The LGBT Religious Archives Network (LGBT-RAN) honors Dr. Bruce Dorsey with the 2015-16 LGBT Religious History Award.  The review jury selected Dr. Dorsey’s “‘Making Men What They Should Be:’ Male Same-Sex Intimacy and Evangelical Religion in Early Nineteenth-Century New England” to receive this award.  The jury gave honorable mention to a second paper, “‘Real True Buds:’ Celibacy and Same-Sex Desire Across the Color Line in Father Divine’s Peace Mission Movement,” by Dr. Judith Weisenfeld.

Dr. Bruce Dorsey is a professor of history at Swarthmore College, where he teaches courses on early American history, cultural history, and the history of gender and sexuality. He received his Ph.D. from Brown University, where his mentors were historian of American religion William McLoughlin and historian of women and gender Mari Jo Buhle.  Dorsey was one of the first historians to specialize in the history of masculinity, and taught perhaps the first course in the United States on the history of American masculinities. In 2012-13, he held a fellowship at the Charles Warren Center for Studies in American History at Harvard.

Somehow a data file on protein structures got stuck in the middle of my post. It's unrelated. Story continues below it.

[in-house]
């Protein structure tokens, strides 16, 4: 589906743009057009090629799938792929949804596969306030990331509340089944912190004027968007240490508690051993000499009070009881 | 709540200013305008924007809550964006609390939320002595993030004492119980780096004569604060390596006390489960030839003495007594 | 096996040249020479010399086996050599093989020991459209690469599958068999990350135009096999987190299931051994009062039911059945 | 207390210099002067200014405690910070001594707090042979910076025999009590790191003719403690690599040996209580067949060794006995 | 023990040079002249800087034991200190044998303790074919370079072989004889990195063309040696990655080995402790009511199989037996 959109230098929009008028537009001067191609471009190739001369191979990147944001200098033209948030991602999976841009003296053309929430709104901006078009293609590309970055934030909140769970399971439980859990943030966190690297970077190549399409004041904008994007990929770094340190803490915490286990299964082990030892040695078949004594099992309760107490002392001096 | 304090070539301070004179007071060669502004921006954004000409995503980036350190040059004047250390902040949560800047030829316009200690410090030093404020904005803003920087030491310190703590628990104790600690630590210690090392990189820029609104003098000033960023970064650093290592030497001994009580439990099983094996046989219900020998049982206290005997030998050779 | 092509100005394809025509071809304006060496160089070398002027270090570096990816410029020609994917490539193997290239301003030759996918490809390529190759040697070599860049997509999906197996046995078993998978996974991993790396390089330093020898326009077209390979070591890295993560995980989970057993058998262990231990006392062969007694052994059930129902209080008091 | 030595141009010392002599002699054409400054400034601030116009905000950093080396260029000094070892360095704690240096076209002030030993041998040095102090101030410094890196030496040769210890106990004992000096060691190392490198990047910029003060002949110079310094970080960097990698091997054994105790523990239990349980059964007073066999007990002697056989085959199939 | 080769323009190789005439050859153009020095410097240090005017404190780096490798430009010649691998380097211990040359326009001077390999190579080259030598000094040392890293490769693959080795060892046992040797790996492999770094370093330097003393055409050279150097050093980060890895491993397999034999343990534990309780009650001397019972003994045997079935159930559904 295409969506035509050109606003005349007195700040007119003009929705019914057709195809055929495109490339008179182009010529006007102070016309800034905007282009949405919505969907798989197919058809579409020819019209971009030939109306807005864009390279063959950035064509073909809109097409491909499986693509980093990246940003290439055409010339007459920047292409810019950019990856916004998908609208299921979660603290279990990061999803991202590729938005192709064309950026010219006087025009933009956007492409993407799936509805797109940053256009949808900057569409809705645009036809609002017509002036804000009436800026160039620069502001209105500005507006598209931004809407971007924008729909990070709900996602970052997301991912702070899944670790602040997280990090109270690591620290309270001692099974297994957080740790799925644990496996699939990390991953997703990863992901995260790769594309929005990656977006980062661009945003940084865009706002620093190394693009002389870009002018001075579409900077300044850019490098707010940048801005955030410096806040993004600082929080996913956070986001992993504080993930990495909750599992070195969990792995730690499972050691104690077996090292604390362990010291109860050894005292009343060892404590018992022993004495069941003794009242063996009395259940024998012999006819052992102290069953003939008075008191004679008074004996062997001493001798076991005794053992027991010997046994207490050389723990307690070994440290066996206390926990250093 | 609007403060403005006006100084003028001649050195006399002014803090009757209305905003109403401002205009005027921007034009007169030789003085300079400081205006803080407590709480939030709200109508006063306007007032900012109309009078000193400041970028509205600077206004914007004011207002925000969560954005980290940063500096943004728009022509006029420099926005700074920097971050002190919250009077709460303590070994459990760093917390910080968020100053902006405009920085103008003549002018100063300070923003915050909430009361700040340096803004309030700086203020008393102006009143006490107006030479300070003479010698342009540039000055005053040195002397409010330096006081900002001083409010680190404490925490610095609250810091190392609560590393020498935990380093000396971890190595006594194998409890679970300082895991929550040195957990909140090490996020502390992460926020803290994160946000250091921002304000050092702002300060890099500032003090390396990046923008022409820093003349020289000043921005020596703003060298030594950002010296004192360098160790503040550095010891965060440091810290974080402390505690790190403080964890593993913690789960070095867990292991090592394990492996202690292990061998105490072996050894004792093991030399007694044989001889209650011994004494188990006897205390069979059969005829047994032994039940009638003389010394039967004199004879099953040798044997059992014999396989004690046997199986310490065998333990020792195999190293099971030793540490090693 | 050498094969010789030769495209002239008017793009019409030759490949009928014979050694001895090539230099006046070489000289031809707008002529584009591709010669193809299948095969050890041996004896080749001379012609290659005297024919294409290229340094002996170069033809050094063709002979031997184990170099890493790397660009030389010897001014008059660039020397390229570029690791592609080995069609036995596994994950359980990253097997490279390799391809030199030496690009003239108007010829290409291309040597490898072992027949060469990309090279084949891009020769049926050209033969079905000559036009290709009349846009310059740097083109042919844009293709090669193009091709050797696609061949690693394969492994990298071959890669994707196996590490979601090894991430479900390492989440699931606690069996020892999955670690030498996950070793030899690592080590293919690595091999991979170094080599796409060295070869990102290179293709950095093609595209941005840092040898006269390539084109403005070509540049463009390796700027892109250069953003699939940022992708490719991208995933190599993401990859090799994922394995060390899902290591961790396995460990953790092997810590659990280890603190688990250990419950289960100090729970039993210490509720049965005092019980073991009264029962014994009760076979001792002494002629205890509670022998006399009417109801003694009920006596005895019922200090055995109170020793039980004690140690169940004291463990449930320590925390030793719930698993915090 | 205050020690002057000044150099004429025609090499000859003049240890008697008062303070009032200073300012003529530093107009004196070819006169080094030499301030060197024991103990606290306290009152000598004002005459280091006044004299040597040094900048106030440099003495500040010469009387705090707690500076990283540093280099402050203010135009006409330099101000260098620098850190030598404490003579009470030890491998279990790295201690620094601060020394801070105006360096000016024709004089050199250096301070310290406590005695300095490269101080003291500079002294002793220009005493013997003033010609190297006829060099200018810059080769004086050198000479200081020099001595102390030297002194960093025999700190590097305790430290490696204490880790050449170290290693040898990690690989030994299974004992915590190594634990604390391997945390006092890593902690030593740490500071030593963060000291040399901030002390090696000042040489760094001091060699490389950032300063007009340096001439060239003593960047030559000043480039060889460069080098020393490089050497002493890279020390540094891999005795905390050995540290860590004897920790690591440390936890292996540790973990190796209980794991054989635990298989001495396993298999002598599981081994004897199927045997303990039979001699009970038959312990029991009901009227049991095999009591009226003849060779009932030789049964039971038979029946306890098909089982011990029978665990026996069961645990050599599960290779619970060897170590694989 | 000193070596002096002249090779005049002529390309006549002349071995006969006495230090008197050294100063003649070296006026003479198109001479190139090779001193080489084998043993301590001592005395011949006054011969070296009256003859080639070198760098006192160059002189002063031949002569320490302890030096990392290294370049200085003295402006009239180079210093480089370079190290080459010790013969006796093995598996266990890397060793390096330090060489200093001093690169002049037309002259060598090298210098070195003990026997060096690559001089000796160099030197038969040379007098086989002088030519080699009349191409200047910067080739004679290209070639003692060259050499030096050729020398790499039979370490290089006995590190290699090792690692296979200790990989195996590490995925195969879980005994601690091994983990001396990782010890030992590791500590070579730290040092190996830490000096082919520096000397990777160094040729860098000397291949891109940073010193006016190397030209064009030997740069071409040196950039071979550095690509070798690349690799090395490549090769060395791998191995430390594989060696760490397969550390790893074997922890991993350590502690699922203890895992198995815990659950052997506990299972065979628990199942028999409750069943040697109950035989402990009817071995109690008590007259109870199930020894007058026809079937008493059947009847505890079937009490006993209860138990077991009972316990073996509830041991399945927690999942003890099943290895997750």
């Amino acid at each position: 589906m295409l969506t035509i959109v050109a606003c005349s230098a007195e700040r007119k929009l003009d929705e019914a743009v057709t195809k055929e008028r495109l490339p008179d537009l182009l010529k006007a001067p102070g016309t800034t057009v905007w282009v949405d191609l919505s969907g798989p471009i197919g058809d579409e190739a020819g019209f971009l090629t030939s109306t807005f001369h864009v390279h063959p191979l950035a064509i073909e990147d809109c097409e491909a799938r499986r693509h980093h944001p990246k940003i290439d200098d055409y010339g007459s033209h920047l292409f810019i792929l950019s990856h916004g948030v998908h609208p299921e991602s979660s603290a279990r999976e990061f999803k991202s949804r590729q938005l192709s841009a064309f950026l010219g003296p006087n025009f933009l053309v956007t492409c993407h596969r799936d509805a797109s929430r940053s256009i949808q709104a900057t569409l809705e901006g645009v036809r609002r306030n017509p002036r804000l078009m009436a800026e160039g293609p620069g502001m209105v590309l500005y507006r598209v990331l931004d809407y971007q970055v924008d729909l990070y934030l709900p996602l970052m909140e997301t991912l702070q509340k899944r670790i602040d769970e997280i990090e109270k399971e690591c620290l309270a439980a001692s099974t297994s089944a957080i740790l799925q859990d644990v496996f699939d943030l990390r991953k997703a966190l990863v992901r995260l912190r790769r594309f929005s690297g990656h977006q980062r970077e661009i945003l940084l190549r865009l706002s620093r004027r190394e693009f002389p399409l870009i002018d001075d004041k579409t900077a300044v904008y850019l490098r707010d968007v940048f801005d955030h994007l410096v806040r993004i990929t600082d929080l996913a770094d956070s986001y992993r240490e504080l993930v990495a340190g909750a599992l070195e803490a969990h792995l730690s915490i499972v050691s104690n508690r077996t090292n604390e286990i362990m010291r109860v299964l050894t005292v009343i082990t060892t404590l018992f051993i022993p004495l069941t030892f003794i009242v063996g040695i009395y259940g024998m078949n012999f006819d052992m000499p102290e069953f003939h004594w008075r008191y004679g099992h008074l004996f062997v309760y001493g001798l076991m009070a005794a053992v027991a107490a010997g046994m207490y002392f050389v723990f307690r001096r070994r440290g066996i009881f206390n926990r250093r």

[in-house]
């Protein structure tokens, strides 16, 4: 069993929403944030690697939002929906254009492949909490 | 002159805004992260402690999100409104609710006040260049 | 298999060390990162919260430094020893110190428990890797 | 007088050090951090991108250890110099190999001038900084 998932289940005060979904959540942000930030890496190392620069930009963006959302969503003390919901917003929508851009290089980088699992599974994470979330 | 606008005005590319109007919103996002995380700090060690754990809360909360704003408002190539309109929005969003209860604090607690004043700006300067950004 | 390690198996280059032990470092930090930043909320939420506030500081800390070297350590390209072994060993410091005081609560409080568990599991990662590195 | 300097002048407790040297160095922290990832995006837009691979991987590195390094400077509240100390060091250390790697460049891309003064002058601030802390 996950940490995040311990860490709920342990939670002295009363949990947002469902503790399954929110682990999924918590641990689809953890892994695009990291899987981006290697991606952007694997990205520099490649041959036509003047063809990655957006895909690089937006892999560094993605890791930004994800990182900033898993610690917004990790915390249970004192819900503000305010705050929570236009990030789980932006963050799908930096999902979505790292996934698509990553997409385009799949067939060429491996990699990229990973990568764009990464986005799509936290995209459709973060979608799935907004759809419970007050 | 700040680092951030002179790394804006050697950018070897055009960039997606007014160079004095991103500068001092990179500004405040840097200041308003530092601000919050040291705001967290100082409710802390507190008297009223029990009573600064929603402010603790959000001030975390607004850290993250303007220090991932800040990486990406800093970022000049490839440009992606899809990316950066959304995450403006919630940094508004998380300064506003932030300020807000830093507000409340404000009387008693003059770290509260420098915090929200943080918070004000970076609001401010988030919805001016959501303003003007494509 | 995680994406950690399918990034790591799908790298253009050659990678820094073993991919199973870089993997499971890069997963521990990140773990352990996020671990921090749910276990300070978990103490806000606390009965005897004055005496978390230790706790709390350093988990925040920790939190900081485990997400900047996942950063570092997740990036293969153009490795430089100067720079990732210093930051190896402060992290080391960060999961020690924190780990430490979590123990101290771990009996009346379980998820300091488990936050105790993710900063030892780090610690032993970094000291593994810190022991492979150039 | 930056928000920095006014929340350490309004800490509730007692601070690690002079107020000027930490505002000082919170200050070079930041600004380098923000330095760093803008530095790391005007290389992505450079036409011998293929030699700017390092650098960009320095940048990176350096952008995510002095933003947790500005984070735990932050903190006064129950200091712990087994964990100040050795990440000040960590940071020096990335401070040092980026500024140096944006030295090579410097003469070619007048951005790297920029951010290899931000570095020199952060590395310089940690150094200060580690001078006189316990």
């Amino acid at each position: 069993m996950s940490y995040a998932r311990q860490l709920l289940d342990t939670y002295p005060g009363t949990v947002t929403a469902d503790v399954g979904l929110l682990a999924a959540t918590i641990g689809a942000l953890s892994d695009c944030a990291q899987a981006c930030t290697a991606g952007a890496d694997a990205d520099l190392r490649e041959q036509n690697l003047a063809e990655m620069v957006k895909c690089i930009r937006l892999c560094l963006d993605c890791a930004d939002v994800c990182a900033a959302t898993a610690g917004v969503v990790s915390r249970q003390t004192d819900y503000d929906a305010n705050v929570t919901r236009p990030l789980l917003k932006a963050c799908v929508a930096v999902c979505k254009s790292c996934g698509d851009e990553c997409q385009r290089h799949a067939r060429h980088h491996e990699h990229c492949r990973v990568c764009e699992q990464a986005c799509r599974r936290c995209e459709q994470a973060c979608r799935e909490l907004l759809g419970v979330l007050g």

Dorsey is the author of Reforming Men and Women: Gender in the Antebellum City (Cornell University Press, 2002), which was awarded the Philip S. Klein Prize by the Pennsylvania Historical Association.  He is also the co-editor, with Woody Register, of Crosscurrents in American Culture (Houghton Mifflin, 2009). He is currently completing a book, entitled Murder in a Mill Town, which investigates the cultural history of the early American republic through the lens of an 1833 murder trial of a Methodist minister who was accused of killing a factory girl and Methodist convert. Dorsey lives in Swarthmore, Pennsylvania, and New York City.

“Making Men What They Should Be,” published in the Journal of the History of Sexuality (September 2015), investigates a sex scandal in 1830s New England involving a revivalist preacher, Eleazer Sherman, from a small denomination called the Christian Connection. Sherman is the only known instance of a clergyman accused and tried (in a religious tribunal) during the early nineteenth century for same-sex sexual advances. Choosing not to dismiss Sherman as another in a long line of predatory clergymen, Dorsey explores the ways in which early evangelical piety embodied desire and eroticism, and the ways in which the scandalous can reveal quotidian expressions of love, intimacy, and desire.